Before Milan, Analyzing Arsenal's Summer Transfer Buys: Mikel Arteta

Sean P@@ArsenalabroadFeatured ColumnistMarch 6, 2012

SUNDERLAND, ENGLAND - FEBRUARY 11:  Mikel Arteta of Arsenal looks on during the Barclays Premier League match between Sunderland and Arsenal at the Stadium of Light on February 11, 2012 in Sunderland, England.  (Photo by Michael Regan/Getty Images)
Michael Regan/Getty Images

Arsenal’s summer was a debacle to put it kindly. 

Samir Na$ri abandoned the team the moment a bag of cash was flashed his way.  Wenger seemed reticent to buy anyone despite millions sitting in the bank.  And our talisman Cesc finally departed for Barcelona, leaving the most glaring gap in a vulnerable Gunner side. 

But as we know, after a United thrashing, Wenger opened up his pocketbook in the 11th hour of the transfer window.  And, by September 1st, Arsenal had brought in seven new players. 

With more than half the season gone, I would like to analyze these buys and see how they have fit into the squad so far. 

First, lets look at Arsenal’s midfield shepherd and resident part-time male model: Mikel Arteta

The new Fabregas?  Never. 

There is only one Cesc, and all Gooners who watched him over the past eight years know that. 

A replacement for Jack?  Unlikely.  No Arsenal player (probably for the next decade) will be able to replicate Jack’s leadership, passion and pure talent.

Still, when Arteta was bought many saw him as the man to replace Cesc.  This comparison was largely down to journalistic laziness, with pundits using their shared Spanish and Barca heritages as evidence of style similarities. 

They however, offer something very different. 

For one, they don’t play in the same position in Arsenal’s squad.  Cesc was the fulcrum of the attacking side, playing higher up the pitch. 

Arteta, on the other hand, dictates the pace of the game from further back, employed in the deep-lying playmaker position opposite Alex Song.  

And although Arteta is not the new Cesc, he has proven an inspired buy by Wenger.  Arteta’s ability to retain possession and keep things ticking over in the midfield is crucial.  His passing percentage hovers around 90%, and he has completed the most passes in the Arsenal squad.

Morever, he has chipped in with a few of his trademark long-range poacher goals (see Wigan and Blackburn).  Although not the goal return he would have hoped for, these goals still provide an extra boost to a team too reliant on Van Persie for scoring. 

He also offers a defensive toughness that’s essential for Arsenal’s CM position.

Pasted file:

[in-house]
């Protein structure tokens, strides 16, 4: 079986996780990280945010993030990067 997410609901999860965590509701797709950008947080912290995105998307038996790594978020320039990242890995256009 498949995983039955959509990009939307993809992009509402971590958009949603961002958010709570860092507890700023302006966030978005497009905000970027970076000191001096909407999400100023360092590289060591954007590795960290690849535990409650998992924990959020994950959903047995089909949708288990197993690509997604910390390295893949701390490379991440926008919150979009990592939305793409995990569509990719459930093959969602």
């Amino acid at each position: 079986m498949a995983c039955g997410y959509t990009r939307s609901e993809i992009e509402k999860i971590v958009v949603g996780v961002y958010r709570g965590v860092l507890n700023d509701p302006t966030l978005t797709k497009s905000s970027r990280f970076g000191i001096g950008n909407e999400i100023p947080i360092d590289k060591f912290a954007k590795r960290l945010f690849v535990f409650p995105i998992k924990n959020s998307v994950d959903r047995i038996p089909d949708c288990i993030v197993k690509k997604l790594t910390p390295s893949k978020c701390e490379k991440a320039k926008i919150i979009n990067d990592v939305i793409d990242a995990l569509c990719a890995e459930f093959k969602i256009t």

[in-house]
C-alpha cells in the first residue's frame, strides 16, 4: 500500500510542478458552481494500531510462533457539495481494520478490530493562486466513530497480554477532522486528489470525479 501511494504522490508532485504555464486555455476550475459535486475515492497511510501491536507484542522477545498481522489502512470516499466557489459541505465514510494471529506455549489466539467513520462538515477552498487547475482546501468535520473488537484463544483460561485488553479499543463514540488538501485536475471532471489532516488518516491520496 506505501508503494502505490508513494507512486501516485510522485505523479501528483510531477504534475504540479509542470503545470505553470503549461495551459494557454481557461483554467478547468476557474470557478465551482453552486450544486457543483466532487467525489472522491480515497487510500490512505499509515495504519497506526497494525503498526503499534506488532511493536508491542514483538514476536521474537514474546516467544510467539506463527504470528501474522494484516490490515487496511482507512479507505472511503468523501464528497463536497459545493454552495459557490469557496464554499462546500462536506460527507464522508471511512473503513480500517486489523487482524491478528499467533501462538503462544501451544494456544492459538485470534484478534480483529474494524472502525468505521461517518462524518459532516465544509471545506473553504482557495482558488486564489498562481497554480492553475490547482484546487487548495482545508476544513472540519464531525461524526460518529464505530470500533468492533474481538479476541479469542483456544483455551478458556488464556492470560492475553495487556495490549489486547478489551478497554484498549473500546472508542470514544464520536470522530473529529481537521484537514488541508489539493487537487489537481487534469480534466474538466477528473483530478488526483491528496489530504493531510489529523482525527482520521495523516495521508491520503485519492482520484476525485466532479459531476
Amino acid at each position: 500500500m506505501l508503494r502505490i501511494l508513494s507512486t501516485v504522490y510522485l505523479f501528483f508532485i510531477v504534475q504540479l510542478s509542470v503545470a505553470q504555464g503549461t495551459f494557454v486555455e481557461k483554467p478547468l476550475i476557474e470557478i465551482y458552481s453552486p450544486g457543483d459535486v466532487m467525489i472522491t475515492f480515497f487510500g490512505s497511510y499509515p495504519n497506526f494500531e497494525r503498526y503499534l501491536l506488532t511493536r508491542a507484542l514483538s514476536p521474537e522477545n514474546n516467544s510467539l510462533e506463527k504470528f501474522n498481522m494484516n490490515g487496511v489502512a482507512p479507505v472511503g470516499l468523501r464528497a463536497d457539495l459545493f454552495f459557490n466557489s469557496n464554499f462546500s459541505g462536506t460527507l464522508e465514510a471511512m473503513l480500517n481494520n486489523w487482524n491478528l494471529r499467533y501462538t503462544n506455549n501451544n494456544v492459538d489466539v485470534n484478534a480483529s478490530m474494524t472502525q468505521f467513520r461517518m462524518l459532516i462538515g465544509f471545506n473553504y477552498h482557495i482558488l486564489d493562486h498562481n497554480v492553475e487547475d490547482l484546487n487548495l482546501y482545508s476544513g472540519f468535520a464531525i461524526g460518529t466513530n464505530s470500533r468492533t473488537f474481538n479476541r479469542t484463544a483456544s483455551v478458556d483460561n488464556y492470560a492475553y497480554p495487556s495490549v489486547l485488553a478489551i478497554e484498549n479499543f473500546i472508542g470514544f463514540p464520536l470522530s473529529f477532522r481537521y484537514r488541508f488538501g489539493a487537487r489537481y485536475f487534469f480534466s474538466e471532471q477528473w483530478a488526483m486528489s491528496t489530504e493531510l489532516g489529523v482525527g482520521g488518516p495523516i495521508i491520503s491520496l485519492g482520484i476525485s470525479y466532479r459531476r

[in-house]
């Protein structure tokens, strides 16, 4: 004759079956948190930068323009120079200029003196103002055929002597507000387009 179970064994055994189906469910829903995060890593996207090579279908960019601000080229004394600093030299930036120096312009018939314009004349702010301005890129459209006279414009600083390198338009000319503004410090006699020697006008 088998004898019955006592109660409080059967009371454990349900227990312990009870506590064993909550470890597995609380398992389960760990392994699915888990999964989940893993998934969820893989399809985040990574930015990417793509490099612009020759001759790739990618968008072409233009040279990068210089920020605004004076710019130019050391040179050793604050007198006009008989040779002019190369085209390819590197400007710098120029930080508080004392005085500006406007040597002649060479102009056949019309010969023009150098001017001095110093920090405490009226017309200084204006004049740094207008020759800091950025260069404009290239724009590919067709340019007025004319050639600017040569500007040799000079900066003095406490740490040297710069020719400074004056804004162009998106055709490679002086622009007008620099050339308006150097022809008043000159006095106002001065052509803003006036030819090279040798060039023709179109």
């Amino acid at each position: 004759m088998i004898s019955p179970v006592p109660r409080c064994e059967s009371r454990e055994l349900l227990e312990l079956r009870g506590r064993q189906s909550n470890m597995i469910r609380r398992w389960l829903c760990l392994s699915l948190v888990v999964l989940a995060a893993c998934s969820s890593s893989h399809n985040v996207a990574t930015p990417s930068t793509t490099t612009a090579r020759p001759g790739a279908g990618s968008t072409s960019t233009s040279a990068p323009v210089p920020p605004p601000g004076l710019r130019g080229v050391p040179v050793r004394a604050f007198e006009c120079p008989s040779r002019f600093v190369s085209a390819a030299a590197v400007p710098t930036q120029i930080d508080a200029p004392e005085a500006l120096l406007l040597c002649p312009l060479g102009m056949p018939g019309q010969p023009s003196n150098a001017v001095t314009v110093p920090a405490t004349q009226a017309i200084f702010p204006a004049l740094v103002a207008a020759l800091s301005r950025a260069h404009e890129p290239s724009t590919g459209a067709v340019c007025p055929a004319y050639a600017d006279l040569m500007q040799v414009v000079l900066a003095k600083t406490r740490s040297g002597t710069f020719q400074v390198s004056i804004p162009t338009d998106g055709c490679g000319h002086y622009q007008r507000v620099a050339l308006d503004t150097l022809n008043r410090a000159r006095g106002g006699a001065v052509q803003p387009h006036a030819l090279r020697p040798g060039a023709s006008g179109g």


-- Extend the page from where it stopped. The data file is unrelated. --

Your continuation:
Arteta has proven adept at tackling and, more importantly, slowing down opposing attacks—with superior positional awareness.  Wenger has spoken about the solidity Mikel has brought to the Arsenal midfield.  It’s just a shame Wilshere hasn’t been able to learn firsthand from him given his injury.

Lastly, the intangibles of adding Arteta cannot be overstated. 

Players like Szczesny and the Ox have commented on his impressive training routines.  He adds a wealth of Premier League experience to a relatively young squad, and was forged in the battles of the EPL. 

He adds a steel and calmness, which are important in big games. 

When Arsenal went down 2-0 to Tottenham last week, Arteta can be seen calmly heading back to the center circle.  No panic.  He has been there before, and knows a game is 90 minutes.  Having that experience is critical for Arsenal’s run-in, especially given previous accusations of team weakness.  EPL fans can recognize some of that Everton grittiness in Arteta’s mentality. 

Arteta has, however, garnered some criticism for an unwillingness to play the killer pass. 

Often, it seems, he chooses to make the safer play, rather than choosing to release someone further up the field.  Still, he has shown at times the ability to do this, and ones hopes that with more experience in the Arsenal system he will take greater liberties in his attacking play. 

The other criticism of Arteta has been inconsistent set-piece deliveries.  At Everton, Arteta was lauded as a set-piece specialist—piling up assists in the process.  However, this year Gooners have witnessed numerous free kicks hitting the wall and corners failing to get past the first defender.  Many fans understandably want more from these opportunities. 

The Arteta transfer, though, has largely been a success.  With today’s Milan game imminent, Gooners will agree that Arteta’s absence (due to a concussion) is a big blow.  Since his August move, he has demonstrated his quality as the important link between defense and offense that every great side needs.  And, whether that’s what fans expected of him when he was brought in is now irrelevant. 

He was never a Cesc replacement—and that’s alright.  Arsenal still need great midfield creativity—something likely to be addressed this summer, but Arteta offers other important qualities: stability, experience and impressive ball retention. 

With Arsenal needing a minimum of four goals to advance today, Gooners will agree that without Arteta this is a much tougher task.  And that alone shows how quickly Arteta has won over the Arsenal faithful. 

Let’s hope for more in the coming months and years.